In the last example, one can abstract the construction one step further. Since each labelled point is the barycenter of at least one of the initial vertices $v_{i}$, we can uniquely identify any nonempty subset $V$ of $V_{K}$ with the labelled point that is the barycenter of the point(s) in $V$. Then each $W(ab)$ above can be identified as a maximal chain (ordered by inclusion) in $K$ with $\varnothing$ deleted.
This suggests the general construction of the barycentric subdivision of an abstract $n$simplex.
Definition. Let $K$ be an abstract $n$simplex. Order $K$ by inclusion $\subseteq$. Let
$\mathcal{C}_{K}:=\big\{P(C)\mid C\mbox{ is a maximal chain in }K\big\}.$ 
The barycentric subdivision $K^{{\prime}}$ of $K$ is:
$K^{{\prime}}=\bigcup\mathcal{C}_{K}\{\varnothing\}.$ 
It is easy to see that every maximal chain in $K$ is an $(n1)$simplex whose powerset is an $n$simplex (so isomorphic to $K$). In addition, the barycentric subdivision $K^{{\prime}}$ of $K$ is a simplicial complex with $n!$ maximal simplices, each of which is isomorphic to $K$.
Remark. This definition can be generalized to include the barycentric subdivision of an abstract simplicial complex. If $K$ is an abstract simplicial complex, then the barycentric subdivision $K^{{\prime}}$ of $K$ is the union of the barycentric subdivisions of the individual maximal simplicies in $K$. Below are two examples:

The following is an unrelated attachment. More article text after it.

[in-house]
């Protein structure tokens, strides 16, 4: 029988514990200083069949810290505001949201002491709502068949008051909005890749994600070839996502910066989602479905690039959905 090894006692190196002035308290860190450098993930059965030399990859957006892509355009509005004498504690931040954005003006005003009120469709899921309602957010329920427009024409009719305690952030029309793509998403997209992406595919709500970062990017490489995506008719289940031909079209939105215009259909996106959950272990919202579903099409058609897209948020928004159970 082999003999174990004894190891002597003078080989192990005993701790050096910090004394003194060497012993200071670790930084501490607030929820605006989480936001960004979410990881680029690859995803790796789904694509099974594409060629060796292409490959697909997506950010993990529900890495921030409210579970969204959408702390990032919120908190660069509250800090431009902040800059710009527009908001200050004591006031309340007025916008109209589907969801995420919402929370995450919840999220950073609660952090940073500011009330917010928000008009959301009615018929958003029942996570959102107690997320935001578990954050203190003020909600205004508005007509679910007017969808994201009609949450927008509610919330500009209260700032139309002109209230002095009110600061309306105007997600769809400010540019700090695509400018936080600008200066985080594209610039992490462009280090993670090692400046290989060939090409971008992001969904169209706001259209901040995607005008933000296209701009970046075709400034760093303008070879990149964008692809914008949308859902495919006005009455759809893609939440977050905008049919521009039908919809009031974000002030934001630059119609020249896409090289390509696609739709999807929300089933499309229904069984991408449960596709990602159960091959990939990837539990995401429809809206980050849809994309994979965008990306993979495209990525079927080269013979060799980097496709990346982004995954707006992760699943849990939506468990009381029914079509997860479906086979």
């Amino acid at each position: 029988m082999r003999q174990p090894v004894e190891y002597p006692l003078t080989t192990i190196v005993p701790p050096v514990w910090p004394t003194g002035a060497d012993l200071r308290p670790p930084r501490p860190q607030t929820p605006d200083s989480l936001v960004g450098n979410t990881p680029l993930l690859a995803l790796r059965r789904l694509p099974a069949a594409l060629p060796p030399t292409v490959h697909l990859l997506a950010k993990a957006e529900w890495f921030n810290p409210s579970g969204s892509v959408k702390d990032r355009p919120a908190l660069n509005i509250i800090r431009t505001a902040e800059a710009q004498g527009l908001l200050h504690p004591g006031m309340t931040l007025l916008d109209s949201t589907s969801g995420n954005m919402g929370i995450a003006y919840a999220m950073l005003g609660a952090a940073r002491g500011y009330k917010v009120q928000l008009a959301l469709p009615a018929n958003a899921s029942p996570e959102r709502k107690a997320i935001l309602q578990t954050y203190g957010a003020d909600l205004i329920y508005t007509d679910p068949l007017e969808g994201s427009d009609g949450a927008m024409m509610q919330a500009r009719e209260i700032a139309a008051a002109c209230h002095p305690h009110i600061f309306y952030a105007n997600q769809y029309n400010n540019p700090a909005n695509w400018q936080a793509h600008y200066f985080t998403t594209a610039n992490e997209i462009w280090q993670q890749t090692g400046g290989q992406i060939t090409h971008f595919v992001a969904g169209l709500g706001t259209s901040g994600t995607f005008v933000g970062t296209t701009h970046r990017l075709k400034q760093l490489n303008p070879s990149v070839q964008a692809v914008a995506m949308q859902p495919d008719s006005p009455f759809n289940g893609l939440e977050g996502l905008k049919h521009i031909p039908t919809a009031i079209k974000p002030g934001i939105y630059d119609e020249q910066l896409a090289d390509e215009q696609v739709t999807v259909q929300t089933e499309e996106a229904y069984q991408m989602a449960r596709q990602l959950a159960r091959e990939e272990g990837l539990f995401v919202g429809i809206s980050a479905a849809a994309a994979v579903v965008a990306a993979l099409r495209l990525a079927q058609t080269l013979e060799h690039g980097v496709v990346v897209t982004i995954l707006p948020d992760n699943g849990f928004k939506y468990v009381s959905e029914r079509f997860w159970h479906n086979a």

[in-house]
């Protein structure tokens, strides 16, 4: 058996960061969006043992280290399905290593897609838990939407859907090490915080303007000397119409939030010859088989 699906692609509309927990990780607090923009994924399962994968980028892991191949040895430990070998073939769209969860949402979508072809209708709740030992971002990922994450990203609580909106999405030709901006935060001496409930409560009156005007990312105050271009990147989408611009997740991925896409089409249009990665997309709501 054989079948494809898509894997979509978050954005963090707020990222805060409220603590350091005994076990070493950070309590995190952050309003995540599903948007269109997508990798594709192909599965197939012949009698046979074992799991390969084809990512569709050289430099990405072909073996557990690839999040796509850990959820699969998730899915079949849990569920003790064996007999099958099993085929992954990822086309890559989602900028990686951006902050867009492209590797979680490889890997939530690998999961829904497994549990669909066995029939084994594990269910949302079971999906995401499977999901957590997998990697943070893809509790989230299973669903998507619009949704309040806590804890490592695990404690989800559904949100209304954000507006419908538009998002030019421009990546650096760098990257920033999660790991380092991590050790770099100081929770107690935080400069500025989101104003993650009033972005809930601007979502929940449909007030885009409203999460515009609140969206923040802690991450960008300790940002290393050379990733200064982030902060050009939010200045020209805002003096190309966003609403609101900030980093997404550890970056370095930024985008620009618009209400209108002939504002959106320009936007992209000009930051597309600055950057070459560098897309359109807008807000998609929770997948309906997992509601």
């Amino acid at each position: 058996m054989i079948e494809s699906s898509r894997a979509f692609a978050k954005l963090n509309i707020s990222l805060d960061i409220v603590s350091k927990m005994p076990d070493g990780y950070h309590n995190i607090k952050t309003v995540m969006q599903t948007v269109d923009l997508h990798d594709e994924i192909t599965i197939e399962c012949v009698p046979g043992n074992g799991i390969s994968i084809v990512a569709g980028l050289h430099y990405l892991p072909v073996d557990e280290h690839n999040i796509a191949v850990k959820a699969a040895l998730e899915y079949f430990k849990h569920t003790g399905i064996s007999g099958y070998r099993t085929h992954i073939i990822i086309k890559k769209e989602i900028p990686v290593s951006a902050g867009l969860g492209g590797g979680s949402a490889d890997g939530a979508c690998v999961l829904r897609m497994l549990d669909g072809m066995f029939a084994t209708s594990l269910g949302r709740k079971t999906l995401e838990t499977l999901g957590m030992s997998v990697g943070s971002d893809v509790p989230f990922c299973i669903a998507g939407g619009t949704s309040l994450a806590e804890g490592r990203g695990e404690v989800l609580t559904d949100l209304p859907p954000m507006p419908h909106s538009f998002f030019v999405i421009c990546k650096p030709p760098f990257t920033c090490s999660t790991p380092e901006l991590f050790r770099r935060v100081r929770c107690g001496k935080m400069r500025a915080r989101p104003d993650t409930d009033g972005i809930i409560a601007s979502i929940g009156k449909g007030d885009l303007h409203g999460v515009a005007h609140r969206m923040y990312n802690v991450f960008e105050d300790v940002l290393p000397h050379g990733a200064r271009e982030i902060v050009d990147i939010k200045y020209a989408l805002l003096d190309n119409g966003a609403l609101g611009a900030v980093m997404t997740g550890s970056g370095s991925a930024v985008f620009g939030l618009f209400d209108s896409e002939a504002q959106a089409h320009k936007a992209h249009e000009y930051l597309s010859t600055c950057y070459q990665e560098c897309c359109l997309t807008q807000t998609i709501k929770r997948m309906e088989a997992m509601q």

In this example (pictured above), the maximal simplices of $K$ consist of a triangle, and two line segments.
\pspicture(0,1)(8,3) \pspolygon[fillstyle=solid,fillcolor=lightblue](0,0)(0,3)(3,0) \psline(0,3)(3,0) \psline(3,0)(3,3) \psline(0,3)(3,3) \psdots(0,0) \psdots(0,3) \psdots(3,0) \psdots(3,3) \rput[b](1.5,1)$K$ \pspolygon[fillstyle=solid,fillcolor=lightblue](5,0)(5,3)(8,0) \psline(5,3)(8,0) \psline(5,0)(6.5,1.5) \psline(5,3)(6.5,0) \psline(8,0)(5,1.5) \psline(5,3)(8,3) \psline(8,0)(8,3) \psdots(5,0) \psdots(5,3) \psdots(8,0) \psdots(8,3) \psdots(5,1.5) \psdots(6.5,0) \psdots(6.5,1.5) \psdots(8,1.5) \psdots(6.5,3) \psdots(6,1) \rput[b](6.5,1)$K^{{\prime}}$

Here (pictured below), the maximal simplices are two triangles meeting at a common edge.
\pspicture(0,1)(8,3) \pspolygon[fillstyle=solid,fillcolor=lightblue](0,0)(0,3)(3,0) \pspolygon[fillstyle=solid,fillcolor=purple](0,3)(3,3)(3,0) \psdots(0,0) \psdots(0,3) \psdots(3,0) \psdots(3,3) \psline(0,3)(3,0) \rput[b](1.5,1)$K$ \pspolygon[fillstyle=solid,fillcolor=lightblue](5,0)(5,3)(8,0) \pspolygon[fillstyle=solid,fillcolor=purple](5,3)(8,3)(8,0) \psdots(5,0) \psdots(5,3) \psdots(8,0) \psdots(8,3) \psdots(5,1.5) \psdots(6.5,0) \psdots(6.5,1.5) \psdots(8,1.5) \psdots(6.5,3) \psdots(6,1) \psdots(7,2) \psline(5,3)(8,0) \psline(5,0)(8,3) \psline(5,3)(6.5,0) \psline(8,0)(5,1.5) \psline(5,3)(8,1.5) \psline(8,0)(6.5,3) \rput[b](6.5,1)$K^{{\prime}}$
In both examples, the vertex sets of the original simplicial complexes are the same.
It can be shown that the barycentric subdivision $K^{{\prime}}$ of an abstract simplicial complex $K$ can be constructed as follows: $V_{{K^{{\prime}}}}:=\{S\mid S\in K\}$ is the set of vertices of $K^{{\prime}}$, and $T\in K^{{\prime}}$ iff $T$ is a chain of simplexes in $K$: $T=\{S_{1},\ldots,S_{{n(T)}}\}$, $S_{i}\subset S_{j}$ for $i<j$.